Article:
Vadehra Art Gallery

Art Gallery, Bookstore
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Founded in 1987, Vadehra Art Gallery was the first private gallery in India to exhibit pieces by Pablo Picasso, and brought the works of Lucian Freud and Francis Bacon to a new audience. The gallery hosts a variety of exhibitions, from their collaboration with the National Gallery of Modern Art to large-scale retrospectives and publications. Vadehra also has an art bookshop, the first of its kind in India, and launched the Foundation for Indian Contemporary Art, which offers fellowships to up-and-coming artists and carries out a range of educational activities, engaging artists, art historians and critics.

Art Heritage Gallery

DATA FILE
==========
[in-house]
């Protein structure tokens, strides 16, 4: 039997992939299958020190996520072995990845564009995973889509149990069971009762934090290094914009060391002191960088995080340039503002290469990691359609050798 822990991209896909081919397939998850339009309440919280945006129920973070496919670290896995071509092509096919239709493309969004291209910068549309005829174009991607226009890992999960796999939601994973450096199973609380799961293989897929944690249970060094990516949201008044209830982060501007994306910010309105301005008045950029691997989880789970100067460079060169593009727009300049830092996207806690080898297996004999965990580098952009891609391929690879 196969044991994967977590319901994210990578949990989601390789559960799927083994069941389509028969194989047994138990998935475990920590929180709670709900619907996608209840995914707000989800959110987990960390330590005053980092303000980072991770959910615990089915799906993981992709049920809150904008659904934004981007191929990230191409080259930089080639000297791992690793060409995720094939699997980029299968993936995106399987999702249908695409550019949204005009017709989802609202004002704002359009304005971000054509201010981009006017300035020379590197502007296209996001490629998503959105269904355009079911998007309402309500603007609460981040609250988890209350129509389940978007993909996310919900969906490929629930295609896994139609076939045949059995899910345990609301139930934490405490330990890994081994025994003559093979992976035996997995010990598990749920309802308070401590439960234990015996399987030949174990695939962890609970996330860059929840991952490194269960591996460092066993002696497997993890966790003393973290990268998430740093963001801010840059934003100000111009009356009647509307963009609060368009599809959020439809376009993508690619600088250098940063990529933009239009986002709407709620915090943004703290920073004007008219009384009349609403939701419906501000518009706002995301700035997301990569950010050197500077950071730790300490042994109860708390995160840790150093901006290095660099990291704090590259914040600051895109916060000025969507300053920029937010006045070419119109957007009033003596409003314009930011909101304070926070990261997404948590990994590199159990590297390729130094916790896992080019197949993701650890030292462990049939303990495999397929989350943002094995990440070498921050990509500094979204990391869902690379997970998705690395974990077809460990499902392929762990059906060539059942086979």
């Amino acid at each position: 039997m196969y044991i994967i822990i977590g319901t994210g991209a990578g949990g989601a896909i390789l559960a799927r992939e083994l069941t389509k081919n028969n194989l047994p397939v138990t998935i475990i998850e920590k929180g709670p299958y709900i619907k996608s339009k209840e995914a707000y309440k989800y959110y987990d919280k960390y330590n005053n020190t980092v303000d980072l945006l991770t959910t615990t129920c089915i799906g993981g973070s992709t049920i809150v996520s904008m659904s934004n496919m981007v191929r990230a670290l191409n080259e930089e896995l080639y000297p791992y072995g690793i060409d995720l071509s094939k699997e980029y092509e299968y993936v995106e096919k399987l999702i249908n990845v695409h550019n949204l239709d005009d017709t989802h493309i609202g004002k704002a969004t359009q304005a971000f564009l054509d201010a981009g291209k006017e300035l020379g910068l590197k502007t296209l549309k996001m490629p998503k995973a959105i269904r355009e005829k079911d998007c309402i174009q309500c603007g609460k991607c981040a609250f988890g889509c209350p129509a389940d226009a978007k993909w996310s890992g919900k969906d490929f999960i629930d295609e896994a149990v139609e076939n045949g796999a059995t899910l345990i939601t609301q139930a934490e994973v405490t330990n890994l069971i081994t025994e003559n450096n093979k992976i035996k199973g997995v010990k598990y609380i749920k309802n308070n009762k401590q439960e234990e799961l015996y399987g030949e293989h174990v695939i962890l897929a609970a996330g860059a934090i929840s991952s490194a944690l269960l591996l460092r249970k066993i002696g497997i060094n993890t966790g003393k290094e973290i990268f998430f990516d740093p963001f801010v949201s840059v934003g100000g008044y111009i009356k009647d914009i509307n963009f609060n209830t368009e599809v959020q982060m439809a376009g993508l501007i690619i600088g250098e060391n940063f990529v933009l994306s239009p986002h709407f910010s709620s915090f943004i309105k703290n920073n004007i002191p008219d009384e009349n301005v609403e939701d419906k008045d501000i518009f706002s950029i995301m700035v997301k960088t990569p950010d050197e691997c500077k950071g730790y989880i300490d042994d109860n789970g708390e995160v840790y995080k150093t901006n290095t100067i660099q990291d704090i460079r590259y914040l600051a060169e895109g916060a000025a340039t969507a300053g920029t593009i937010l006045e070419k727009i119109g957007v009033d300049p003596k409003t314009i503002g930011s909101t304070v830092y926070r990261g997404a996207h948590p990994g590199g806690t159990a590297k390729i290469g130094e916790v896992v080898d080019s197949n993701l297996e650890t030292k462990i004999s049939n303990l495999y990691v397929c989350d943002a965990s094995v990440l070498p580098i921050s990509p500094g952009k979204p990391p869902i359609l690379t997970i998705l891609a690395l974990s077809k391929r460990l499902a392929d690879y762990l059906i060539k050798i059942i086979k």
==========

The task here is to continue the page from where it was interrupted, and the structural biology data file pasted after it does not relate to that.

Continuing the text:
Art Gallery
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Founded in 1978 by one of the most influential Indian theatre directors of the 20th century, Ebrahim Alkazi, and the renowned costume designer, Roshan Alkazi, Art Heritage Gallery demonstrates a commitment to promoting wider awareness of modern Indian art. Located in the art complex Triveni Kala Sangam, the gallery has published a variety of art-related publications, portfolios and catalogues, and has held more than 350 exhibitions, ranging from distinguished artists such as F.N. Souza and M.F. Hussain to new contemporary artists.